Notes From Readers: Family Ties Provide a Leg Up
Readers write in about nepotism, housing trends, and proposals to reform the GSEs.
September 18, 2013
Please stop including in 30 Under 30 (“On the Rise,” May/June 2013, page 28) agents and brokers who were basically born into a real estate career. Just take a look at how many of them have parents or grandparents in the business. When you include people who have been handed the keys to the kingdom by family members, you are not giving those who did it all on their own a fair look. There have got to be successful, self-made young agents who didn’t inherit their business. There is simply no comparison between people who start from scratch and those with such a huge leg up from the beginning. —Jenny Durling, e-PRO, SRES, L.A. Property Solutions, Los Angeles
Poll Results for "Would You Stage a Seller’s Fridge?"
(as of August 28, 2013)
- 49% Absolutely. No detail is too small for some buyers.
- 26% Only if the fridge is staying with the house.
- 15% Maybe, but it’s overkill. Anyone who cares what’s in the fridge is too picky.
- 10% Yuck! I’m a real estate professional, not a maid.
Upsized Homes on Downsized Lots
The recession-fueled interest in smaller homes has given way to a renewed enthusiasm for bigger residences. According to the American Institute of Architects’ Home Design Trends first-quarter survey, home buyers are investing in larger homes on smaller lots. Buyers are also investing more in outdoor amenities, such as decks, patios, porches, and outdoor living spaces. —Posted on July 29 by Melissa Dittmann Tracey, contributing editor
Cowles Mountain Realty-Del Cerro responded: I think this is a trend in bigger, more expensive cities. Downtown San Diego is a great example. The outdoor amenities are plentiful for everyone to use. Larger living spaces and indoor amenities are what people desire and are willing to pay for. Great article.
Jim F. responded: I’ve seen this trend before. I live in an area of 2,300–3,000 sq. ft. homes, mostly on half-acre lots. I think a bigger, yet unseen trend may be multigenerational groups within these larger homes.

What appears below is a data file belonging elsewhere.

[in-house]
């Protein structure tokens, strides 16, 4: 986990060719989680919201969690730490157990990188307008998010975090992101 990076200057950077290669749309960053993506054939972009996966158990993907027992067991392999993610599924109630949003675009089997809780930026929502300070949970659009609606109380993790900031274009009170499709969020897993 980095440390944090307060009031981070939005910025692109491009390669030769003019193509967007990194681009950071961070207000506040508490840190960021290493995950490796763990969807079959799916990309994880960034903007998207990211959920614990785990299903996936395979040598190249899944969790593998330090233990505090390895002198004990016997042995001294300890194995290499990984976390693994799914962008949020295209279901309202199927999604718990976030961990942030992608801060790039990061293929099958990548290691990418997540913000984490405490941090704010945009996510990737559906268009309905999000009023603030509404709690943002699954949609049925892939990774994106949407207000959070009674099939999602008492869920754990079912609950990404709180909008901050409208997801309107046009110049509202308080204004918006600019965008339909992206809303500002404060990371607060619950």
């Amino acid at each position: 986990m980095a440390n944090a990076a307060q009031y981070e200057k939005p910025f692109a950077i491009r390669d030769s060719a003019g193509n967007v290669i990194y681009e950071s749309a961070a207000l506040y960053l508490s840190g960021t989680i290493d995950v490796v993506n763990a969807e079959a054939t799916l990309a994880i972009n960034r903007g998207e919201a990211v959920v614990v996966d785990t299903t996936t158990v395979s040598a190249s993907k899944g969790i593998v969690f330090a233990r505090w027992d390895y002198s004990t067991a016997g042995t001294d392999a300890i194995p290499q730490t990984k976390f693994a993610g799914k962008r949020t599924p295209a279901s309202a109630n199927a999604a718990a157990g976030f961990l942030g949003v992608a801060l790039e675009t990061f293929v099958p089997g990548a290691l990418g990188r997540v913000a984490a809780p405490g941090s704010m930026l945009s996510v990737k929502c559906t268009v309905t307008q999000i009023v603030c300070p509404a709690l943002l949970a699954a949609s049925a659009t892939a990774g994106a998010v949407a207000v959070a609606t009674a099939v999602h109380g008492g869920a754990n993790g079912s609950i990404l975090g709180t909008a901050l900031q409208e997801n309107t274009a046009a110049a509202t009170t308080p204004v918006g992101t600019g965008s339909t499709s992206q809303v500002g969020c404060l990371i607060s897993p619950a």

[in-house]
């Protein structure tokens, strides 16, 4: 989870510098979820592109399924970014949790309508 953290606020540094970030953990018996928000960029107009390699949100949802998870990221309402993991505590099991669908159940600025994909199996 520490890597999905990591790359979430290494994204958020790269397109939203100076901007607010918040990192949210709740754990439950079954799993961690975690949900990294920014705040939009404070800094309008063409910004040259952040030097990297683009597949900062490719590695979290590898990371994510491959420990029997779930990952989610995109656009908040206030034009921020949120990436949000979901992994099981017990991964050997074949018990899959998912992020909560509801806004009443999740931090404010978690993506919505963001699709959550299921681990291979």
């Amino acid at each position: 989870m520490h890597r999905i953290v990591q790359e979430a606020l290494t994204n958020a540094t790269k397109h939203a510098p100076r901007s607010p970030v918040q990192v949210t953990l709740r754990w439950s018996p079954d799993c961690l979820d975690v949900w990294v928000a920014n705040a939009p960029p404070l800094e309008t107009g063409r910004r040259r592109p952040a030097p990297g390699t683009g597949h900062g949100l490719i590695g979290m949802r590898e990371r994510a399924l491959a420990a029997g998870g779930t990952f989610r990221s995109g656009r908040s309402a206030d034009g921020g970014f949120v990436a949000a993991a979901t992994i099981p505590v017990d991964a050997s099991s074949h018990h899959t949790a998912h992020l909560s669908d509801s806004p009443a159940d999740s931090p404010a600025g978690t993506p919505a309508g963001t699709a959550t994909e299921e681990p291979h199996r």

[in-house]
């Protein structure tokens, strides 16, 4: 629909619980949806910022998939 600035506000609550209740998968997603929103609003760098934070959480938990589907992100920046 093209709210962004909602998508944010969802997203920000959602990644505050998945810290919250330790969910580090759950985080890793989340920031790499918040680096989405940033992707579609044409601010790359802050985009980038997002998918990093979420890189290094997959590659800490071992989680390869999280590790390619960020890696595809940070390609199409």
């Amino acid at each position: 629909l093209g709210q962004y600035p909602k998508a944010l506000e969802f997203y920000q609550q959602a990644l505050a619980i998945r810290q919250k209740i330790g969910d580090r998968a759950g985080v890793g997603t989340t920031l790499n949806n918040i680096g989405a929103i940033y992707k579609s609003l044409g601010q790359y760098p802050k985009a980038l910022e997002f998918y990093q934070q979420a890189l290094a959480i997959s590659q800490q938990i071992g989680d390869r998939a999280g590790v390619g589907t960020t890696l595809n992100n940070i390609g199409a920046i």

A Troubled ‘PATH’
The House passed a bill called the PATH Act that would phase out the two secondary mortgage market companies, Fannie Mae and Freddie Mac. The Senate has also introduced legislation that would phase out Fannie and Freddie, but, unlike in the House bill, the federal government would remain as an insurer of last resort. NAR has long called for replacing Fannie and Freddie while ensuring continued mortgage market liquidity through the maintenance of an explicit federal presence in the market. On that basis, the Senate approach is better. In both approaches, questions remain about how households would fare should either become law. —Posted on July 29 by Robert Freedman, Manager, Multimedia Communications
Bruce Cathcart responded: Am I the only one who remembers “too big to fail”? If the past is any indication of future government action and intervention, it does not matter what laws are enacted by Congress “to protect America’s taxpayers and home owners.”
Rafael Perez responded: So Fannie Mae and Freddie Mac have been extremely profitable through the majority of their existence. Last I heard, they are profitable again. As a taxpayer, wouldn’t I want the government to hold on to something actually providing revenue? The GSEs play an important role in the global economy, but you don’t hear much talk about that impact.
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Updated: November 16, 2018